Posts Tagged ‘Nottingham University’

Jesus in the Qur’an and the Infancy Gospel of Thomas

February 26, 2010

I’ve been to some of the Islam Awareness Week events at Nottingham University this week – including a talk about Jesus and Muhammed. I was surprised to hear that Jesus (or “‘Isa”) is mentioned much more frequently in the Qur’an than Muhammed is, and that several things are said about him in the Qur’an which, to my mind at least, suggest that he is more than a prophet.

One of them is the well-known verse (5:110) where several (possibly apocryphal) events from the life of Jesus are recounted: 

Then God will say, ‘Jesus, son of Mary! Remember My favour to you and to your mother: how I strengthened you with the holy spirit, so that you spoke to people in your infancy and as a grown man; how I taught you the Scripture and wisdom, the Torah and the Gospel; how, by My leave, you fashioned the shape of a bird out of clay, breathed into it, and it became, by My leave, a bird; how, by My leave, you healed the blind person and the leper; how, by My leave, you brought the dead back to life; how I restrained the Children of Israel from [harming] you when you brought them clear signs, and those of them who disbelieved said, “This is clearly nothing but sorcery”

Quite often people point out that this verse has parallels (and is probably dependent upon) the “Infancy Gospel of Thomas” (and also the “Proto-Evangel of James” for the talking baby Jesus story). There are also allusions to things in the Canonical gospels, such as healing the blind and the leper, and raising the dead. But rather than doing a “source criticism of the Qur’an”, perhaps we should consider also the theological implications of this story.

1 1 When the boy Jesus was five years old, he was playing at the ford of a rushing stream. And he gathered the disturbed water into pools and made them pure and excellent, commanding them by the character of his word alone and not by means of a deed.
   2 Then, taking soft clay from the mud, he formed twelve sparrows. It was the Sabbath when he did these things, and many children were with him.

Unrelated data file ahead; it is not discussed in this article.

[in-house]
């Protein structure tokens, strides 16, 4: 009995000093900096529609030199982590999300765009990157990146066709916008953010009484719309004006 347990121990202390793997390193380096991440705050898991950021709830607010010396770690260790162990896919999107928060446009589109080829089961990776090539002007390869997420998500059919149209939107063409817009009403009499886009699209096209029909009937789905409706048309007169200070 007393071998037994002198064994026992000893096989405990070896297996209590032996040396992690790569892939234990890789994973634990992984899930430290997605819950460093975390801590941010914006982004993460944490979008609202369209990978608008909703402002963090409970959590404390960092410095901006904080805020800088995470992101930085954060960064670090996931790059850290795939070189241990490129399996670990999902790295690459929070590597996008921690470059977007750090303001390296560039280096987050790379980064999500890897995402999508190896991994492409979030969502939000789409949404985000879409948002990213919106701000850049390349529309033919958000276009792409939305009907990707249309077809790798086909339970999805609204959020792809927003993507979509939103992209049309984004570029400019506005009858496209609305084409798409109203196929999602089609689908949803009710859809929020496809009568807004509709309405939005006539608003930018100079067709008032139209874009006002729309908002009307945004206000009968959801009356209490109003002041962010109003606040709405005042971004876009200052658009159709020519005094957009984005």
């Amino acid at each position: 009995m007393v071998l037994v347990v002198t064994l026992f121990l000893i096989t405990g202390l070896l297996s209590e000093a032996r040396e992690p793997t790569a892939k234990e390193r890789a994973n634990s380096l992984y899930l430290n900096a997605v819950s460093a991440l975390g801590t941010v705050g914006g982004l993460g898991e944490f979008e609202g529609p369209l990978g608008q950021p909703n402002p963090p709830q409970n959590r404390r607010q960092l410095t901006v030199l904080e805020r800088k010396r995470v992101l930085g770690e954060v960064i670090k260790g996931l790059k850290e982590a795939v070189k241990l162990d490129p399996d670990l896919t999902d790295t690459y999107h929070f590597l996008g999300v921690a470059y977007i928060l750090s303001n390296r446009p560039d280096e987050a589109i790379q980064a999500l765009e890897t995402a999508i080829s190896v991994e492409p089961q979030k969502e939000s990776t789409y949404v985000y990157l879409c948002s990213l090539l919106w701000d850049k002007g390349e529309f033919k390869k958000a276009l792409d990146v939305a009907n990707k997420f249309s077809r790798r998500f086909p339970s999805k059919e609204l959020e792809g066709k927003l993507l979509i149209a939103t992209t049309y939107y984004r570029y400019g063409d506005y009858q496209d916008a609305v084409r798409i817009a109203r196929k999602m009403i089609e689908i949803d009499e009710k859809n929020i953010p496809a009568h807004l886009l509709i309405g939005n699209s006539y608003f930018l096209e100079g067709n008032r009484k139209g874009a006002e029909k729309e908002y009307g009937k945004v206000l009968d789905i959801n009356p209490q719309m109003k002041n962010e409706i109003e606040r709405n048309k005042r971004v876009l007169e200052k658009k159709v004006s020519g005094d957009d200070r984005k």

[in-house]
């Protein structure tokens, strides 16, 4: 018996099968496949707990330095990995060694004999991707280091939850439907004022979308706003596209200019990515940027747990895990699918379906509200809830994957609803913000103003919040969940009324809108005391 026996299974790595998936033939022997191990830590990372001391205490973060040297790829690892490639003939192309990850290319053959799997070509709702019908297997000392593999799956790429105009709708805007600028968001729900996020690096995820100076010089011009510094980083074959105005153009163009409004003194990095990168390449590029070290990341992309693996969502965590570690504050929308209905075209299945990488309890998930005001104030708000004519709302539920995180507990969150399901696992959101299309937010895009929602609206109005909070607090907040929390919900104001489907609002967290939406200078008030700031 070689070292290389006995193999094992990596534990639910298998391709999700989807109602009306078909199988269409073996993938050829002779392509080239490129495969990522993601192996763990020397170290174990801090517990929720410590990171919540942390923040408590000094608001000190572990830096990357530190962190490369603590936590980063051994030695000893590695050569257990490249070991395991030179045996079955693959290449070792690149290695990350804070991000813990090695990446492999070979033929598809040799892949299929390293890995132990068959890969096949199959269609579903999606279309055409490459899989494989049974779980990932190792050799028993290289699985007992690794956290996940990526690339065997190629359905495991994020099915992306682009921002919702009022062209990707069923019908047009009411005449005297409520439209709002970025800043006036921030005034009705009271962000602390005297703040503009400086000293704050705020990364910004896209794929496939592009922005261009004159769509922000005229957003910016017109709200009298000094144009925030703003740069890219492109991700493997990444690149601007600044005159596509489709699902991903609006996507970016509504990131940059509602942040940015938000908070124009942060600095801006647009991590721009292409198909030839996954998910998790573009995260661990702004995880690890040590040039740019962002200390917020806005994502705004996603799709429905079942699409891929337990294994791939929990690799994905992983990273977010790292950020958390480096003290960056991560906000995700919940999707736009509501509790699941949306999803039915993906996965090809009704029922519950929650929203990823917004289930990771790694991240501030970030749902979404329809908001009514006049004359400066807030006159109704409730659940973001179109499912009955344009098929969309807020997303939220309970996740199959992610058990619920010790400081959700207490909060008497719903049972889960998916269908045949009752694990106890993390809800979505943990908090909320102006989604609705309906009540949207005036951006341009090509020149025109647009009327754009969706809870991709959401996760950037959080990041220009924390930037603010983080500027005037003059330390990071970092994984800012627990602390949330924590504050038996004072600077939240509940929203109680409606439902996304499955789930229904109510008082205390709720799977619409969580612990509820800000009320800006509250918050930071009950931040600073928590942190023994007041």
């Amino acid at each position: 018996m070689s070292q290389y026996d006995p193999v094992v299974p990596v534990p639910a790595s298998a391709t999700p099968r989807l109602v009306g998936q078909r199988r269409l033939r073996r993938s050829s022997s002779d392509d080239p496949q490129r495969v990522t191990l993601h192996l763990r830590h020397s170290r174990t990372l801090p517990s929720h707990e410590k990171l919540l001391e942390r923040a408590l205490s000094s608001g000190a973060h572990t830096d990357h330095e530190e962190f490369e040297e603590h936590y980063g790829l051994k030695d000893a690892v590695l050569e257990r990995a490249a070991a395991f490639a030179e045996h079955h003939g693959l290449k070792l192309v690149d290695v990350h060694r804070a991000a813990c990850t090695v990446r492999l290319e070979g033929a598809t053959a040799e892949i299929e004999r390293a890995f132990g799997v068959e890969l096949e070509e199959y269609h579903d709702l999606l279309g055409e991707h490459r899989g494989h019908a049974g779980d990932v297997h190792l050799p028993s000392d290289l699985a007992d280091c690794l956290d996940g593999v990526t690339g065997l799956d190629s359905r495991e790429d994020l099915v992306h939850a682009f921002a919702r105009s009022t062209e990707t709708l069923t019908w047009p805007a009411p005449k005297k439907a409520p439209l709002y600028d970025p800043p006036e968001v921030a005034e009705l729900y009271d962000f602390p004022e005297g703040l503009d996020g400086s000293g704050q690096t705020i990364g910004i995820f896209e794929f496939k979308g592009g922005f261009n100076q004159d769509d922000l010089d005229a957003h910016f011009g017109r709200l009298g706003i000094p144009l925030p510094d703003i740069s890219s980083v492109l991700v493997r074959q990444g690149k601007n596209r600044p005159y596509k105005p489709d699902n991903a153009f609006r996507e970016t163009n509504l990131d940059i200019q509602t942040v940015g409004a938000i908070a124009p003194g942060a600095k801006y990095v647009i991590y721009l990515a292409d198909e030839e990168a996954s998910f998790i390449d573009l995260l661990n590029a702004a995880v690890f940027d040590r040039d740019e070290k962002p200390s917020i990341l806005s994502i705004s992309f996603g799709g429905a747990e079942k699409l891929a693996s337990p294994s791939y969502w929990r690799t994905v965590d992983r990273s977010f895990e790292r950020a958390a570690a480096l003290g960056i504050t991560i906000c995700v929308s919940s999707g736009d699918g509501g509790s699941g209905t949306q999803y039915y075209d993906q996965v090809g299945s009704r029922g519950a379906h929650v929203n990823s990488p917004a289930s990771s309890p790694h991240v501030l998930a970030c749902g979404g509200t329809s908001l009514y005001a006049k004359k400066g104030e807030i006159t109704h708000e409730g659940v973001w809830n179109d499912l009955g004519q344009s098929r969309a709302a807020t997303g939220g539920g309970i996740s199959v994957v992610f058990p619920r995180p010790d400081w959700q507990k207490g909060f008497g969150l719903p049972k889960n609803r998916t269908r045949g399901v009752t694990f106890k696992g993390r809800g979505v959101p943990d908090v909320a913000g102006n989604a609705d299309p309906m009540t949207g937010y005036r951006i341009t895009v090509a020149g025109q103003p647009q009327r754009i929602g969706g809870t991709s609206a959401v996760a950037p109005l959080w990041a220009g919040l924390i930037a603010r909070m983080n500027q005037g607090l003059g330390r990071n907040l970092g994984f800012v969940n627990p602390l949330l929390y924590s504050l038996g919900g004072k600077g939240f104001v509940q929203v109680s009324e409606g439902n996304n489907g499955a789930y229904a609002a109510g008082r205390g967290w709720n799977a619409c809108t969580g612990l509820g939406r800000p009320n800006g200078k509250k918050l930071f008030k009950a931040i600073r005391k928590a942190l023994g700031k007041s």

3 And a certain Jew, seeing the boy Jesus with the other children doing these things, went to his father Joseph and falsely accused the boy Jesus, saying that, on the Sabbath he made clay, which is not lawful, and fashioned twelve sparrows.
  4 And Joseph came and rebuked him, saying, “Why are you doing these things on the Sabbath?” But Jesus, clapping his hands, commanded the birds with a shout in front of everyone and said, “Go, take flight, and remember me, living ones.” And the sparrows, taking flight, went away squawking.
  5 When the Pharisee saw this he was amazed and reported it to all his friends.”

Following Oscar Cullmann (in his translation of the Infancy Gospel of Thomas in Hennecke and Schneemelcher (eds), N.T. Apocrypha, I:363-417), scholars have tended to see the stories about Jesus in the apocryphal gospels rather as gratuitous miracle stories – or “‘theologically mute’ stories of marvels”  when actually they have a purpose and theological significance (Stephen Gero, “The Infancy Gospel of Thomas: A Study of the Textual and Literary Problems” Novum Testamentum 13 (1971), p.47), much as the “nature miracles” of the canonical gospels have a theological (Christological) significance. In the case of the “animation of the birds” story in the Infancy Gospel of Thomas, there is both a point about observing the Sabbath (Jesus is rebuked for making clay birds on the Sabbath) but also a Christological point: it is no accident that Jesus makes these birds out of clay before giving them life. This is parallel to what God does in Genesis 2:7:

“then the Lord God formed man from the dust of the ground, and breathed into his nostrils the breath of life; and the man became a living being.”

The version of the story in the Qur’an is even more closely parallel to God’s creative activity in Genesis 2:7, with the added detail that Jesus breathed into the bird so that it became a living being:

Genesis 2:7 Qur’an 5:110 (excerpt) Infancy Gospel of Thomas 1:2-4(excerpt)
then the Lord God formed man from the dust of the ground, and breathed into his nostrils the breath of life; and the man became a living being. how, by My leave, you fashioned the shape of a bird out of clay, breathed into it, and it became, by My leave, a bird Then, taking soft clay from the mud, he formed twelve sparrows.[…]

But Jesus, clapping his hands, commanded the birds with a shout in front of everyone and said, “Go, take flight, and remember me, living ones.”

It seems to be bizarre that the Qur’an (usually an advocate of a low Christology!) should include this tale, given the high Christology implied by the story and the details of phrasing in the Qur’an. According to the Qur’an, God created Adam out of clay (7:11-12) which makes it even more clear that Jesus is doing a divine, creative thing. To be sure, the text inserts (by my leave) to a number of Jesus’ miraculous signs out of monotheistic embarassment, but the problem seems to remain. How can it be that Jesus is doing something which the Qur’an ascribes to God, if he is merely a prophet?

To this might be added the Qur’anic claim that Jesus, alone of all the prophets, is sinless; and that (arguably) he did not die. This is in tension with the normally low Christology of the Qur’an. Even from the Qur’an there are suggestions that Jesus is more than a human prophet.